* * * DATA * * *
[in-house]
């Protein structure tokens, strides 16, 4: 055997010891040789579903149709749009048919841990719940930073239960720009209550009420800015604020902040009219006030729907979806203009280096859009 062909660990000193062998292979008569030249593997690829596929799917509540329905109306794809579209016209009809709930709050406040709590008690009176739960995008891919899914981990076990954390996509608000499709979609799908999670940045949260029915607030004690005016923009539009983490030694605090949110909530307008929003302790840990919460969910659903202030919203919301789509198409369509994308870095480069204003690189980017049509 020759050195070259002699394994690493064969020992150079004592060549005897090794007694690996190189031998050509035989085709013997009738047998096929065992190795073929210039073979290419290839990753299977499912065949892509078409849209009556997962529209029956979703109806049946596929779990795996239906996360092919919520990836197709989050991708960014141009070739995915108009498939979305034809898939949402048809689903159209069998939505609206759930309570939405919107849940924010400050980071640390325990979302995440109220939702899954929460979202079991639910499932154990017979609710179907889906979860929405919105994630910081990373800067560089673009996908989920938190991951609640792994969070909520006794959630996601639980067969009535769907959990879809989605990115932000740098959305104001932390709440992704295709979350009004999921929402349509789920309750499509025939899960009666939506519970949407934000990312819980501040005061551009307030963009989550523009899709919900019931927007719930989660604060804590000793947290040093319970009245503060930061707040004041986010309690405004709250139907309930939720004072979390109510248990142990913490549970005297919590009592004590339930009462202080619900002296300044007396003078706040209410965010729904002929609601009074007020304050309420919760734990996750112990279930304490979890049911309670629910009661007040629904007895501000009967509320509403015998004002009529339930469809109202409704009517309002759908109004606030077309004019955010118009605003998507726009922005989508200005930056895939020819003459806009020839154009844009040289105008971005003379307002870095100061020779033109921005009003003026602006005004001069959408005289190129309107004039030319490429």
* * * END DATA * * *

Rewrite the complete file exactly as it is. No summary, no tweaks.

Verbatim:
[in-house]
């Protein structure tokens, strides 16, 4: 055997010891040789579903149709749009048919841990719940930073239960720009209550009420800015604020902040009219006030729907979806203009280096859009 062909660990000193062998292979008569030249593997690829596929799917509540329905109306794809579209016209009809709930709050406040709590008690009176739960995008891919899914981990076990954390996509608000499709979609799908999670940045949260029915607030004690005016923009539009983490030694605090949110909530307008929003302790840990919460969910659903202030919203919301789509198409369509994308870095480069204003690189980017049509 020759050195070259002699394994690493064969020992150079004592060549005897090794007694690996190189031998050509035989085709013997009738047998096929065992190795073929210039073979290419290839990753299977499912065949892509078409849209009556997962529209029956979703109806049946596929779990795996239906996360092919919520990836197709989050991708960014141009070739995915108009498939979305034809898939949402048809689903159209069998939505609206759930309570939405919107849940924010400050980071640390325990979302995440109220939702899954929460979202079991639910499932154990017979609710179907889906979860929405919105994630910081990373800067560089673009996908989920938190991951609640792994969070909520006794959630996601639980067969009535769907959990879809989605990115932000740098959305104001932390709440992704295709979350009004999921929402349509789920309750499509025939899960009666939506519970949407934000990312819980501040005061551009307030963009989550523009899709919900019931927007719930989660604060804590000793947290040093319970009245503060930061707040004041986010309690405004709250139907309930939720004072979390109510248990142990913490549970005297919590009592004590339930009462202080619900002296300044007396003078706040209410965010729904002929609601009074007020304050309420919760734990996750112990279930304490979890049911309670629910009661007040629904007895501000009967509320509403015998004002009529339930469809109202409704009517309002759908109004606030077309004019955010118009605003998507726009922005989508200005930056895939020819003459806009020839154009844009040289105008971005003379307002870095100061020779033109921005009003003026602006005004001069959408005289190129309107004039030319490429």